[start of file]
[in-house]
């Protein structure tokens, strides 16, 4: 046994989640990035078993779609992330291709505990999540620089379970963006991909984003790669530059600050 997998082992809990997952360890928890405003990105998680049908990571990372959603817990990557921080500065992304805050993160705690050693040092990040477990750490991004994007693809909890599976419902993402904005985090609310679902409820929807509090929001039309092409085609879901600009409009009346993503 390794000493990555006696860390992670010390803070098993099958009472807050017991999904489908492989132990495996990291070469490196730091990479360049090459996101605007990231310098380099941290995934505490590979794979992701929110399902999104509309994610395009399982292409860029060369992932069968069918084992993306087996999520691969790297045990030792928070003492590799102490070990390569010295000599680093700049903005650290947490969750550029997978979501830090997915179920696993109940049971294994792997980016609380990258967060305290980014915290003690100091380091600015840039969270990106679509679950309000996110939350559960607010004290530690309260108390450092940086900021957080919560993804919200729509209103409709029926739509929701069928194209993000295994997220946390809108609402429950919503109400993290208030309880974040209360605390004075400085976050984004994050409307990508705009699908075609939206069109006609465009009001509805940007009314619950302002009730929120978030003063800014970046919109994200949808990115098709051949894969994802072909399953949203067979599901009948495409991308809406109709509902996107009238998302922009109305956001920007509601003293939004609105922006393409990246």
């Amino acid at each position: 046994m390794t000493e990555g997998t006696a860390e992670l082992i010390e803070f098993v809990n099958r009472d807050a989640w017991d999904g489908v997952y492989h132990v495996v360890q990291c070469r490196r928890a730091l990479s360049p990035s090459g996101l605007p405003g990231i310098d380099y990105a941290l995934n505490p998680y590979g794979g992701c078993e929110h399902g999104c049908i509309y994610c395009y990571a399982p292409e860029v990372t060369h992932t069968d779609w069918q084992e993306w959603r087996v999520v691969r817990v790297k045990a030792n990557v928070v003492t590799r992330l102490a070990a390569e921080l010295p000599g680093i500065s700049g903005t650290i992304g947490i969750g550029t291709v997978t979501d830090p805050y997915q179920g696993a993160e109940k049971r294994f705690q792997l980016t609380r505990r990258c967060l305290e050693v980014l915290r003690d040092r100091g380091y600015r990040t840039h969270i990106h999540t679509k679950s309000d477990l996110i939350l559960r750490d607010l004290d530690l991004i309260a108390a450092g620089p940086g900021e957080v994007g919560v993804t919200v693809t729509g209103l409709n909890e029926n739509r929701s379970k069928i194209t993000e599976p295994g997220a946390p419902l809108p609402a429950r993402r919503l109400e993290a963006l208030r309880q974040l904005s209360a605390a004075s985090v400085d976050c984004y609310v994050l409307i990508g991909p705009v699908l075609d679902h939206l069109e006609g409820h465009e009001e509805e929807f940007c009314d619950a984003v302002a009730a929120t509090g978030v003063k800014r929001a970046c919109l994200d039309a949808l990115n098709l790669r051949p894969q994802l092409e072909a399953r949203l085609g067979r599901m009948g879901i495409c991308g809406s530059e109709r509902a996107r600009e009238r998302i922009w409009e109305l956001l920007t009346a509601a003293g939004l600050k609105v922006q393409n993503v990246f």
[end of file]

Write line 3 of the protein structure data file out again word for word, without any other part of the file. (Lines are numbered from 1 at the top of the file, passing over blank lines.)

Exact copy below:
């Amino acid at each position: 046994m390794t000493e990555g997998t006696a860390e992670l082992i010390e803070f098993v809990n099958r009472d807050a989640w017991d999904g489908v997952y492989h132990v495996v360890q990291c070469r490196r928890a730091l990479s360049p990035s090459g996101l605007p405003g990231i310098d380099y990105a941290l995934n505490p998680y590979g794979g992701c078993e929110h399902g999104c049908i509309y994610c395009y990571a399982p292409e860029v990372t060369h992932t069968d779609w069918q084992e993306w959603r087996v999520v691969r817990v790297k045990a030792n990557v928070v003492t590799r992330l102490a070990a390569e921080l010295p000599g680093i500065s700049g903005t650290i992304g947490i969750g550029t291709v997978t979501d830090p805050y997915q179920g696993a993160e109940k049971r294994f705690q792997l980016t609380r505990r990258c967060l305290e050693v980014l915290r003690d040092r100091g380091y600015r990040t840039h969270i990106h999540t679509k679950s309000d477990l996110i939350l559960r750490d607010l004290d530690l991004i309260a108390a450092g620089p940086g900021e957080v994007g919560v993804t919200v693809t729509g209103l409709n909890e029926n739509r929701s379970k069928i194209t993000e599976p295994g997220a946390p419902l809108p609402a429950r993402r919503l109400e993290a963006l208030r309880q974040l904005s209360a605390a004075s985090v400085d976050c984004y609310v994050l409307i990508g991909p705009v699908l075609d679902h939206l069109e006609g409820h465009e009001e509805e929807f940007c009314d619950a984003v302002a009730a929120t509090g978030v003063k800014r929001a970046c919109l994200d039309a949808l990115n098709l790669r051949p894969q994802l092409e072909a399953r949203l085609g067979r599901m009948g879901i495409c991308g809406s530059e109709r509902a996107r600009e009238r998302i922009w409009e109305l956001l920007t009346a509601a003293g939004l600050k609105v922006q393409n993503v990246f």